The New Colossus
Meanwhile, the drive to inject these issues into the financial system's formal rules is already under way. In essence, the "social screens" pioneered by "socially responsible investor" funds--excluding rogue products and companies from the portfolio--would be reformulated to market standards. Nappier has promoted the development of an alternative Standard & Poor's 500 index, alongside the existing one, that would include only companies actively committed to sustainable economics. A rival S&P index could deliver serious injury to the stock prices of companies that get kicked out of the "white hat" 500.
Since the risk-rating agencies also failed utterly to alert investors to scores of fraudulent corporations in the recent wave of business scandals, they too are becoming more sensitive to the reform critique. Social issues do affect returns. Contrary to market lore, the accumulated evidence shows that the best-managed and least socially destructive companies also perform better in the stock market than "low road" rivals in the same sector.
Major pension funds, in the end, will still need to diversify their holdings, but diversification can be done more astutely than passive indexed investing that simply buys stocks across the market without making any distinctions. The CalPERS professional staff is designing an experimental index that reflects the overall economy but leaves out companies with a record of high risks and price volatility--factors typically accompanied by negative behavior on "social issues." If this proves successful, CalPERS will have invented a new investment model that other funds can adopt. Angelides also envisions "actions of consequence" for truly notorious corporate behavior. "If there are recalcitrants," he suggests, "you kick them out of the index."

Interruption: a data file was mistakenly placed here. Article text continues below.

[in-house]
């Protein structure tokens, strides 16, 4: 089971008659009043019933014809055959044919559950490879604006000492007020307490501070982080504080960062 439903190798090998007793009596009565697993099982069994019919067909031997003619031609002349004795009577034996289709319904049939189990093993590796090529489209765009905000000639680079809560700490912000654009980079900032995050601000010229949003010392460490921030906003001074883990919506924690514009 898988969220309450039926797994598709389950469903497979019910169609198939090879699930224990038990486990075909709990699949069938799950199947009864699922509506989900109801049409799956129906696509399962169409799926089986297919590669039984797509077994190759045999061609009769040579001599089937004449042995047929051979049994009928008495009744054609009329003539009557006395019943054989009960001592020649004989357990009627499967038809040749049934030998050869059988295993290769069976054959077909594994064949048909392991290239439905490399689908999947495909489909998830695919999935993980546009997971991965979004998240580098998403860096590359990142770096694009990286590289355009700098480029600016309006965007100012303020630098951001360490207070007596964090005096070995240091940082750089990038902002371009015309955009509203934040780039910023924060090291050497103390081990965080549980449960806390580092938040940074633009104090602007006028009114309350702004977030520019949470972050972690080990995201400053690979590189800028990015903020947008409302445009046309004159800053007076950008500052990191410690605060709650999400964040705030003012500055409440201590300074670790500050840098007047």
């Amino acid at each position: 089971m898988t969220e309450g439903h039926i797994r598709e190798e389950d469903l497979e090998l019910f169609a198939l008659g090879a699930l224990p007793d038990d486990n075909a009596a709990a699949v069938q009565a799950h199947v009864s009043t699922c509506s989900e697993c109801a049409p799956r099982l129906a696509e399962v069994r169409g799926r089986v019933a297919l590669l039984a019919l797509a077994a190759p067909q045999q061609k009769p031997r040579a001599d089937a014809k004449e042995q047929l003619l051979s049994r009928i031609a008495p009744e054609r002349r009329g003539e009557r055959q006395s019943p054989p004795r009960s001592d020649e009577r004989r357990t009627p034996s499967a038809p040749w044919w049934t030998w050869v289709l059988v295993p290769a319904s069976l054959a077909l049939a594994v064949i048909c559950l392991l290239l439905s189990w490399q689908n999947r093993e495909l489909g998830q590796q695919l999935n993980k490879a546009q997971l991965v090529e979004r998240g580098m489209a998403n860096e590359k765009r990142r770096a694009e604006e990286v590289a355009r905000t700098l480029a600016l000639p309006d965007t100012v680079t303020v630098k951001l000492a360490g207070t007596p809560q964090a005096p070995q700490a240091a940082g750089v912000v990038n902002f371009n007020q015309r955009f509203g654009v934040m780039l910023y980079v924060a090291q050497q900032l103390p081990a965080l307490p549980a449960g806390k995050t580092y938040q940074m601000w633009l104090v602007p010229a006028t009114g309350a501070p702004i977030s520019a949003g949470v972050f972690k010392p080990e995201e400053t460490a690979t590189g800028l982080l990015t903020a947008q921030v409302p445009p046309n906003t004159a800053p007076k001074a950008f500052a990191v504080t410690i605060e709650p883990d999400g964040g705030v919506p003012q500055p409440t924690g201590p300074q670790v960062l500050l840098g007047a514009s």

The reformers will get no help from Washington. The Bush Administration clearly stands with the CEOs, who whine about the burdens of complying with the new, rather modest reform regulations. On the other hand, the stock market is still sick, limping sideways for the last three years because investor distrust remains strong. Angelides likes to point out that after the crash of 1929, it took the stock market twenty-five years to regain its old peak.
Democrats have a political opportunity in this situation. They can rally around reformers and build popular support for their social-economic agenda. Or they can remain quiet so as not to offend very powerful corporate-financial interests. Their choice may tell us something about the party's future.